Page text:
It's just nauseating: they have, like, their own little language. Really. Little "in" terms that only they recognize. Outsiders are expected to . . . I dunno. Read a whole bunch of their postings and sort of pick up on it gradually. I just couldn't get it out of my mind that these television nerds are building an entire subculture around TV!

From the Site's FAQ:

• Anvil/anvilicious: Used to indicate obvious or heavy-handed writing that has no regard for the viewer's intelligence, thus bludgeoning them over the head with parallels, et al. in the manner of Wile E. Coyote and his Acme Brand anvils.

• HoYay: Short for "homoeroticism, yay!" A celebration of textual and subtextual homoeroticism.

• Mary Sue: A character who's just a little too perfect to be believed.

• Ship/shipper: "Ship" is short for "relationship." If you are an X and Y "shipper," that's short for "relationshipper." That is, you want those two characters to be together.

• TPTB: "The Powers That Be." Generally designates writers and producers.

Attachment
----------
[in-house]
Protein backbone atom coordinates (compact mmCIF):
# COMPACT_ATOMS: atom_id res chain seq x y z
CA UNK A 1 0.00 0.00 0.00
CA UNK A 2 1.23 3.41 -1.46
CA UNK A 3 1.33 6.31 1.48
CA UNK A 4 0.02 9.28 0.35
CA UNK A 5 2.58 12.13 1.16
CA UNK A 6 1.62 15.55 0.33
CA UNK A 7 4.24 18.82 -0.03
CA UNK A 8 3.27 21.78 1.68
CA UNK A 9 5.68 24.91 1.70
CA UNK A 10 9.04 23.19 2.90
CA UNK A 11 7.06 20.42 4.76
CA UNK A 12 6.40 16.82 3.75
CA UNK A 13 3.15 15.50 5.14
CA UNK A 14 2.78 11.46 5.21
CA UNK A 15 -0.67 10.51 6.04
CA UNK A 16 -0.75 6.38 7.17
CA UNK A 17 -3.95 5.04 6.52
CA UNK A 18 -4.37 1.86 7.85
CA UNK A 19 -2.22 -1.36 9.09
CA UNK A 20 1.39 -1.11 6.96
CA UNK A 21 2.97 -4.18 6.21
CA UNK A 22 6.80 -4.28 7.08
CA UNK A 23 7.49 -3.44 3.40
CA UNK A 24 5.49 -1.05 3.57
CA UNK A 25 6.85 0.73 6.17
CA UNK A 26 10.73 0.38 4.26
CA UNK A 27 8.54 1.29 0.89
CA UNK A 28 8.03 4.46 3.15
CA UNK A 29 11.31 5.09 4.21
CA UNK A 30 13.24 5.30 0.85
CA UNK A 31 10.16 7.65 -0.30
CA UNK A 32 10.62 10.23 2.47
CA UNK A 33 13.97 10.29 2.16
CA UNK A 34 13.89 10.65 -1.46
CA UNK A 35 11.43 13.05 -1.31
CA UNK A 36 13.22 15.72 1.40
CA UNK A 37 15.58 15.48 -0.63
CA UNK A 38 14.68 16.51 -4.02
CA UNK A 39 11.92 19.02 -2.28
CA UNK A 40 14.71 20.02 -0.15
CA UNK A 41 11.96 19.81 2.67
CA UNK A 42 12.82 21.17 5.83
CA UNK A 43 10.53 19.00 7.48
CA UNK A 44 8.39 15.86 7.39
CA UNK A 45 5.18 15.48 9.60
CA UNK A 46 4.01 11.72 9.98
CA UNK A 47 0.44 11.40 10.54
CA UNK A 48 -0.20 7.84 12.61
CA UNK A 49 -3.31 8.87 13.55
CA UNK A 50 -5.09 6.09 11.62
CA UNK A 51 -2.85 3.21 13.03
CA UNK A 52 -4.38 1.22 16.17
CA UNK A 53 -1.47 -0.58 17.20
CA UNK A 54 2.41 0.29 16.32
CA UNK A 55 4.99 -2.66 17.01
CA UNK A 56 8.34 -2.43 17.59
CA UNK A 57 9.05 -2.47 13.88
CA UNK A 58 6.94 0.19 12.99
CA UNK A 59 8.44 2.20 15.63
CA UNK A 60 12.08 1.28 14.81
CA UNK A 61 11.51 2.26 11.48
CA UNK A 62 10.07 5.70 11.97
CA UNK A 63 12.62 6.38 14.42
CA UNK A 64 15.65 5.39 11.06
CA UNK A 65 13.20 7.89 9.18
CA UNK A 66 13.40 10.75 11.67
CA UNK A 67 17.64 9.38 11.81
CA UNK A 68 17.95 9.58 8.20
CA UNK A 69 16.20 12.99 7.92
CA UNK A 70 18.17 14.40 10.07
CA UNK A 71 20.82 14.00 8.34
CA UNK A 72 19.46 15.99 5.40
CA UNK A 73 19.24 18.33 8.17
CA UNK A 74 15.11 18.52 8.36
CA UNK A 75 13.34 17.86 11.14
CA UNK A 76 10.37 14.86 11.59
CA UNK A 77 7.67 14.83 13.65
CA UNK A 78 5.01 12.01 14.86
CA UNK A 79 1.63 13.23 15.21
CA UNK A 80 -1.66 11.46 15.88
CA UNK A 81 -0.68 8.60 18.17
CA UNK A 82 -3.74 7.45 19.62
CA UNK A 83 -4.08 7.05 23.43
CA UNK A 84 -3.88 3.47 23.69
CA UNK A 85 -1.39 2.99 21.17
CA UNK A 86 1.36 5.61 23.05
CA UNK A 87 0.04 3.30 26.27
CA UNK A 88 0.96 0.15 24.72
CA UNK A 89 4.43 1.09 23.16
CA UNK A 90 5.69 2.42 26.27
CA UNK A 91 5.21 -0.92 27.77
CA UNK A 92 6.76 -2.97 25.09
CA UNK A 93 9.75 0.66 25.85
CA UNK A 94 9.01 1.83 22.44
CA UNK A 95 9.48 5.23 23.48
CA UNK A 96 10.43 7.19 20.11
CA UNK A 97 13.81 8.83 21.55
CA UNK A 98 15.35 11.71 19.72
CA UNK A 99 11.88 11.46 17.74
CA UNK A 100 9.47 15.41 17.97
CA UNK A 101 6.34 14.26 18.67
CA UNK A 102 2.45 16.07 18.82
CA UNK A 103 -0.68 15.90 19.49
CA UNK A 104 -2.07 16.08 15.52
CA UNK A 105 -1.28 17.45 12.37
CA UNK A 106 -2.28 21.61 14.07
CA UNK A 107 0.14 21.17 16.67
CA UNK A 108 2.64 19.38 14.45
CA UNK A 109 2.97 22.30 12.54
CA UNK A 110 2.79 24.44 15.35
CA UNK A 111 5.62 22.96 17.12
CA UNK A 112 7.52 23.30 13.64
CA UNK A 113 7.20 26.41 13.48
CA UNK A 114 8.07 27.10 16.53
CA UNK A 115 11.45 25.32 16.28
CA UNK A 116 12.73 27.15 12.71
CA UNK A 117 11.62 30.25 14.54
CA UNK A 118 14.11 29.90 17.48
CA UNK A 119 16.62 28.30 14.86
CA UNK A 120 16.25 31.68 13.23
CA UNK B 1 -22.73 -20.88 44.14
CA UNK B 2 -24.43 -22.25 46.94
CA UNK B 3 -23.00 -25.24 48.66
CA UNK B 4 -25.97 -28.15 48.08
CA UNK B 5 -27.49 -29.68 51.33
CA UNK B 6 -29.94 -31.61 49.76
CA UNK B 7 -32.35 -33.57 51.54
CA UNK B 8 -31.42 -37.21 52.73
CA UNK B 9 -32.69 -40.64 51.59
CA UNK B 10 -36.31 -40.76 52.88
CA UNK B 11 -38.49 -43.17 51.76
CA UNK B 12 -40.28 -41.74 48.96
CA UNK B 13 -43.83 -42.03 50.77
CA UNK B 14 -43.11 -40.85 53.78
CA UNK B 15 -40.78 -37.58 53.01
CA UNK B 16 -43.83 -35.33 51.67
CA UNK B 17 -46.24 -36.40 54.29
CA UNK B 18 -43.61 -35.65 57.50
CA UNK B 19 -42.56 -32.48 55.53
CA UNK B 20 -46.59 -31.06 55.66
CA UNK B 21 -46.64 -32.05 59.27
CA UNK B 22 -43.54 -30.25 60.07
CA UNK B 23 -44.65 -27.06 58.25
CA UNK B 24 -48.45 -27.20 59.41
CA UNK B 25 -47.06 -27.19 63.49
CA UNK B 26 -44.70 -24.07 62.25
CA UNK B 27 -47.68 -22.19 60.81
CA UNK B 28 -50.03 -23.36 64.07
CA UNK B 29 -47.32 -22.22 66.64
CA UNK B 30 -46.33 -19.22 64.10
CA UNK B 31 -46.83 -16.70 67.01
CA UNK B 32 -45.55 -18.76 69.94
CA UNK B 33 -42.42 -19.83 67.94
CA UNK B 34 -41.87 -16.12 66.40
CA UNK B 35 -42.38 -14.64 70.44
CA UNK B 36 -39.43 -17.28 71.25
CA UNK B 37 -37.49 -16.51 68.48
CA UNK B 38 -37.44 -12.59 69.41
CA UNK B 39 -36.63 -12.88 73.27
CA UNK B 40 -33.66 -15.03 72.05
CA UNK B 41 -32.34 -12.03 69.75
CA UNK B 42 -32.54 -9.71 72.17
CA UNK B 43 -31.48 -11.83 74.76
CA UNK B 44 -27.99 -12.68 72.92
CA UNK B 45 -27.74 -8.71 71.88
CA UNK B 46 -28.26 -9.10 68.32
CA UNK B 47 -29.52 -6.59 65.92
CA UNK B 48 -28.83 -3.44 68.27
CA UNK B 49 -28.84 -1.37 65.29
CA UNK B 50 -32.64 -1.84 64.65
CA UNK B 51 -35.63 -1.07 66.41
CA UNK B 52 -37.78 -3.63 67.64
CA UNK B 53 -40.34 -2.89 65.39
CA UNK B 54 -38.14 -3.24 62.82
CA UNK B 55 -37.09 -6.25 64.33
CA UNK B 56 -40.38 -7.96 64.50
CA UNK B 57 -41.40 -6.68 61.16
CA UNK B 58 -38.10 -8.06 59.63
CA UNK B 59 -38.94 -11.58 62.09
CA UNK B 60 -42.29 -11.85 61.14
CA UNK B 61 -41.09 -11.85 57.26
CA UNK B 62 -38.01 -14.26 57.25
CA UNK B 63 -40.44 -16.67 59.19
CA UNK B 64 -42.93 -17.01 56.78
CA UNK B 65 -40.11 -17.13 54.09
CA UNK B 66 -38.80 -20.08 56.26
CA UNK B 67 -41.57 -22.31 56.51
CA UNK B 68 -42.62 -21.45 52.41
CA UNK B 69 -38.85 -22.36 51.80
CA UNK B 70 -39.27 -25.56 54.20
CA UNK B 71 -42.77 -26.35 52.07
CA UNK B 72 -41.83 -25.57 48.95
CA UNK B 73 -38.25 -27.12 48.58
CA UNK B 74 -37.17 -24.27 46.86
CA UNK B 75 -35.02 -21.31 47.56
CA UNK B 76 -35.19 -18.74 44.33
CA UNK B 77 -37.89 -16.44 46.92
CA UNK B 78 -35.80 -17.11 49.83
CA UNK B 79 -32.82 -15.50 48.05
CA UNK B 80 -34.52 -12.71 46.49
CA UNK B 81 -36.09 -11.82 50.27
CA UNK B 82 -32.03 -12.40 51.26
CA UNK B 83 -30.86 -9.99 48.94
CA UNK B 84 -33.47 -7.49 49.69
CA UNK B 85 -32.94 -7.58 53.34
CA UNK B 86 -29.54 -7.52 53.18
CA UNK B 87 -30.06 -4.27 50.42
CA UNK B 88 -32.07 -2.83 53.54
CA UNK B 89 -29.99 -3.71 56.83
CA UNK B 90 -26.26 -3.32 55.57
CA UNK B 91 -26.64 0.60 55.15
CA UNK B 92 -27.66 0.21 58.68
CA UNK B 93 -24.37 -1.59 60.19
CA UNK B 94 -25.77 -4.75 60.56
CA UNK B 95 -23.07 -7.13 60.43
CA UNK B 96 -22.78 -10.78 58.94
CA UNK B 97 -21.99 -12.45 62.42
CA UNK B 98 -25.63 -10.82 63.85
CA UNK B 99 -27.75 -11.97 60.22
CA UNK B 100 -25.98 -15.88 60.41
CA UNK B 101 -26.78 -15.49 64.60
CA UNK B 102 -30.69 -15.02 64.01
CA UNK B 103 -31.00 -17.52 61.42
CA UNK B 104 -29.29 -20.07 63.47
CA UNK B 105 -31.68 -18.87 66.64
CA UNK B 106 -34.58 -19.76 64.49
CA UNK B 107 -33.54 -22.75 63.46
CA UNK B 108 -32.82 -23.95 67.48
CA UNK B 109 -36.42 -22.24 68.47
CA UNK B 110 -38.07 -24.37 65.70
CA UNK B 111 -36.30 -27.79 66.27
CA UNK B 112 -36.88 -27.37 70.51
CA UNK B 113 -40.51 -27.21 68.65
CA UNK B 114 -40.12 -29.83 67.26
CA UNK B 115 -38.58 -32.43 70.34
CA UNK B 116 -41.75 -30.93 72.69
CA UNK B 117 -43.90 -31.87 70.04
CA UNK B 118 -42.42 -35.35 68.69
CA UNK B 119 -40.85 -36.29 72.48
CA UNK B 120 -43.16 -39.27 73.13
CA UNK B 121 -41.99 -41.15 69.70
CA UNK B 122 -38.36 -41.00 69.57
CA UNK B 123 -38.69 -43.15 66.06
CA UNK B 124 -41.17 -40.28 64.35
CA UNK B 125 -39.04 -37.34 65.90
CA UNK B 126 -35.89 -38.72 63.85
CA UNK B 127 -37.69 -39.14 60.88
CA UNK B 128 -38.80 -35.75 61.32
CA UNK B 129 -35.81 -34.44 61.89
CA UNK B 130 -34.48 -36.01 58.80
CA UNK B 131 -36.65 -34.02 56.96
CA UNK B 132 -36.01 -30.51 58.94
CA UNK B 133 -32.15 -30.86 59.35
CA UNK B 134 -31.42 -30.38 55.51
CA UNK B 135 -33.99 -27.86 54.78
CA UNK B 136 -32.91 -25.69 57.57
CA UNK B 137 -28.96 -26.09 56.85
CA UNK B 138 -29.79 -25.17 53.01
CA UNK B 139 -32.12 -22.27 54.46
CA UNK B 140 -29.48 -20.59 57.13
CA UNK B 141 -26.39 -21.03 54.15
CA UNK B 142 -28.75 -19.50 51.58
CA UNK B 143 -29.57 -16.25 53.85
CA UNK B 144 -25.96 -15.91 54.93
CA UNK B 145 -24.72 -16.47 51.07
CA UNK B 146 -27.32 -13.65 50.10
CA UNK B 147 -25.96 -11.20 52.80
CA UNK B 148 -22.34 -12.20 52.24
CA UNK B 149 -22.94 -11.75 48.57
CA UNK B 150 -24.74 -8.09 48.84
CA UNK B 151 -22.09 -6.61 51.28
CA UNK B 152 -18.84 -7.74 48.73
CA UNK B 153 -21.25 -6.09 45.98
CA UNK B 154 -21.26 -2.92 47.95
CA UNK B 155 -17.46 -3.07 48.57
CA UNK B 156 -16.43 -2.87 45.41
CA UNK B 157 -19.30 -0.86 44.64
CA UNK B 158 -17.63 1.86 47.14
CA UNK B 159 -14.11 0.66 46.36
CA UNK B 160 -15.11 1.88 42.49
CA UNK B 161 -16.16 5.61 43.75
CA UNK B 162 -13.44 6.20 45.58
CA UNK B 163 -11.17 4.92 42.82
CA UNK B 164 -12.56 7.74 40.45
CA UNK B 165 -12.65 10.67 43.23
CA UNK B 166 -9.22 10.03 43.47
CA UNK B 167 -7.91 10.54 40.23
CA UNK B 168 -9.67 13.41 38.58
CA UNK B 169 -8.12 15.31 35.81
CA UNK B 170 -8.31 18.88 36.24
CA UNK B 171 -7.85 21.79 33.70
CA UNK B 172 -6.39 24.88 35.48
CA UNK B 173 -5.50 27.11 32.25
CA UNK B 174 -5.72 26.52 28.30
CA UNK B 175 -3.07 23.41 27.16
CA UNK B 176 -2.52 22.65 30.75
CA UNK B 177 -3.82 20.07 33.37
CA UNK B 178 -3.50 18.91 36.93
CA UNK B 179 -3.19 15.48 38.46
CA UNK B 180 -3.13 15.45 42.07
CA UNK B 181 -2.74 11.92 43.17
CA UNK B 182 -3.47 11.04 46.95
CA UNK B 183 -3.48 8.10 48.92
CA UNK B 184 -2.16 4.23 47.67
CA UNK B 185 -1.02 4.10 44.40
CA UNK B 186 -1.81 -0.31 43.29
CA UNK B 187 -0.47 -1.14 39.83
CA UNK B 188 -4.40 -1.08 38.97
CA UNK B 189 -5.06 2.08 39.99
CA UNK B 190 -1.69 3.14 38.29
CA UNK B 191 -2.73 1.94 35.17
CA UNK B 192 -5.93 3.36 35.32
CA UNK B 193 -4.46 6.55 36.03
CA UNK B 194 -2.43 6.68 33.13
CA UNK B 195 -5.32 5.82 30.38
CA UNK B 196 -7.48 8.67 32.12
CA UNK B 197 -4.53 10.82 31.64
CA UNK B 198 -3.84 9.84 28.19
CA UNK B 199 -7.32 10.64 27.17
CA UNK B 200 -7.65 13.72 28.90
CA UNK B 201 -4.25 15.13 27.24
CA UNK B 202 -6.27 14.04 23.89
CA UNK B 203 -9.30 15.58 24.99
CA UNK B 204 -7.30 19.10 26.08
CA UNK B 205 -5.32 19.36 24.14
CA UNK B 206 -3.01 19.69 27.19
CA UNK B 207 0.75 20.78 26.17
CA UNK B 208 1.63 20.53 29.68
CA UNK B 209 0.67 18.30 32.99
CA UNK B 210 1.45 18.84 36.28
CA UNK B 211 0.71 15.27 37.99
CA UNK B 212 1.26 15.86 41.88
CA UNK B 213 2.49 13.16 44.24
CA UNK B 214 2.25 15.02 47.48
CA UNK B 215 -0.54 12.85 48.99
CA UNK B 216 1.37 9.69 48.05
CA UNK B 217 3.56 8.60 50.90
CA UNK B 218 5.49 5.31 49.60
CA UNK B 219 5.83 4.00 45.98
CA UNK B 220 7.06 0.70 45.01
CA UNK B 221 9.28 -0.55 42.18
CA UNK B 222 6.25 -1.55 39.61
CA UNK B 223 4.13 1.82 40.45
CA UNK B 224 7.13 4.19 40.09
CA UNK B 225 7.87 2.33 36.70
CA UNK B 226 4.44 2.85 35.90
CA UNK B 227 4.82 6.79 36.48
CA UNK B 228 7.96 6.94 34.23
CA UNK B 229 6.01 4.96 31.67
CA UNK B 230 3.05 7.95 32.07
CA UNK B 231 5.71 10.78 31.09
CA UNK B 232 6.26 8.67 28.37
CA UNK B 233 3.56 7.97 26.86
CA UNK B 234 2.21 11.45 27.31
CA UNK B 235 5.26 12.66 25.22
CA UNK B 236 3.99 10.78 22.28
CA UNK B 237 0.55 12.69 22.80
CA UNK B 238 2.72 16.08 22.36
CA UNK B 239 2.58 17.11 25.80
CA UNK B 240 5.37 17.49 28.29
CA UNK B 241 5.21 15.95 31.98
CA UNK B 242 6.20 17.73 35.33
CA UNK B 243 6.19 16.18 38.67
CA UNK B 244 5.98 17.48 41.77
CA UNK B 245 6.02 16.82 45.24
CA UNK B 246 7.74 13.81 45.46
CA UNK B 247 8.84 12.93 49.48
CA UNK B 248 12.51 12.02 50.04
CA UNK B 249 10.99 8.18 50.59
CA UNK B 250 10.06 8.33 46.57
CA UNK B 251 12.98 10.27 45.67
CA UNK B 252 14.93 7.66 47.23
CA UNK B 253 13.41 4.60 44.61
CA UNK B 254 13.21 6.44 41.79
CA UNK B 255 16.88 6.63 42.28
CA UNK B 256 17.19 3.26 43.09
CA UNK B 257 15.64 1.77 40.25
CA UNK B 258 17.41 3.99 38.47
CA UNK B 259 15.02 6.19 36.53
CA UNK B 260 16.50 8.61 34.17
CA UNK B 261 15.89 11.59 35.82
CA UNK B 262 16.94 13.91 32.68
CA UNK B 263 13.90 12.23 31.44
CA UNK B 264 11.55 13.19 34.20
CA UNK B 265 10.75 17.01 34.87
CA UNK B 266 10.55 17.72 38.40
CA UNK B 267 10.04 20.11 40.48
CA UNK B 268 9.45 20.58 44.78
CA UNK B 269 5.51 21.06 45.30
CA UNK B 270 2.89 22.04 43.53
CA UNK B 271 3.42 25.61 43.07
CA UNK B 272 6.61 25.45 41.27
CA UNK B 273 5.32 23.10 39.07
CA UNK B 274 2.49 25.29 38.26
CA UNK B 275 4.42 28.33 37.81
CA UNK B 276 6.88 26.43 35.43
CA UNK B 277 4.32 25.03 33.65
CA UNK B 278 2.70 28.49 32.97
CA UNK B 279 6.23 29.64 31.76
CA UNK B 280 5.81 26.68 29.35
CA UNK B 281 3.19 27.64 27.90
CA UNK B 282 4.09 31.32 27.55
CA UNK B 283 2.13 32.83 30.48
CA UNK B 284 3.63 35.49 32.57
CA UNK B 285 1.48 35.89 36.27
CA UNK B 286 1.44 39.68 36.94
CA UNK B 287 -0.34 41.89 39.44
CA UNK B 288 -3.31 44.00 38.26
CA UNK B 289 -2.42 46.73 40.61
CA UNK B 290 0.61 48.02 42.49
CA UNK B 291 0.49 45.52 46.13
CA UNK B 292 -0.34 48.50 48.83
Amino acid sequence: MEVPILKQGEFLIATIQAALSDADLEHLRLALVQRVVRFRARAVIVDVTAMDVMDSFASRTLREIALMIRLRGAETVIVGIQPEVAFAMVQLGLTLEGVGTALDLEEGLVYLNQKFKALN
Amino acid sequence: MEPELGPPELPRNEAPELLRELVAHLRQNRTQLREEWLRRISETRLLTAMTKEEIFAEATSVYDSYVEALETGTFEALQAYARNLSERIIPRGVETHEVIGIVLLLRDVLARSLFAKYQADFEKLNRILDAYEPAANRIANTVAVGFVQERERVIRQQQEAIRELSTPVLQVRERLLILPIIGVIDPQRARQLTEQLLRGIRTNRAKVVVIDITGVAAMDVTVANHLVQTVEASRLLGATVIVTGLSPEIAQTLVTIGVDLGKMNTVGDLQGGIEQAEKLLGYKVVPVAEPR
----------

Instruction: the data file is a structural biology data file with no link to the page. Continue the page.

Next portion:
Can you believe these losers? Can't they get, like, a real hobby or something?

Posted by Attila at 11:19 PM | Comments (7)

The Common Virtue

. . . reprints—and places into context—a classic piece by Smash, the Indepundit.

Posted by Attila at 09:55 PM | Comments (0)

So, I Wasn't Credentialed

. . . for CPAC 2005, the conservative convention to be held in the Ronald Reagan building (in Washington, D.C.) in late February. Instead, they are inviting some of the more obvious candidates, like James Joyner, Kevin Aylward, LaShawn Barber, and . . . Ana Marie Cox?

WTF? She's not even a conservative. I mean, what does Wonkette have that I don't have? I guess that would be: delicate Irish good looks, an actual readership, and a 55-gallon drum of KY jelly.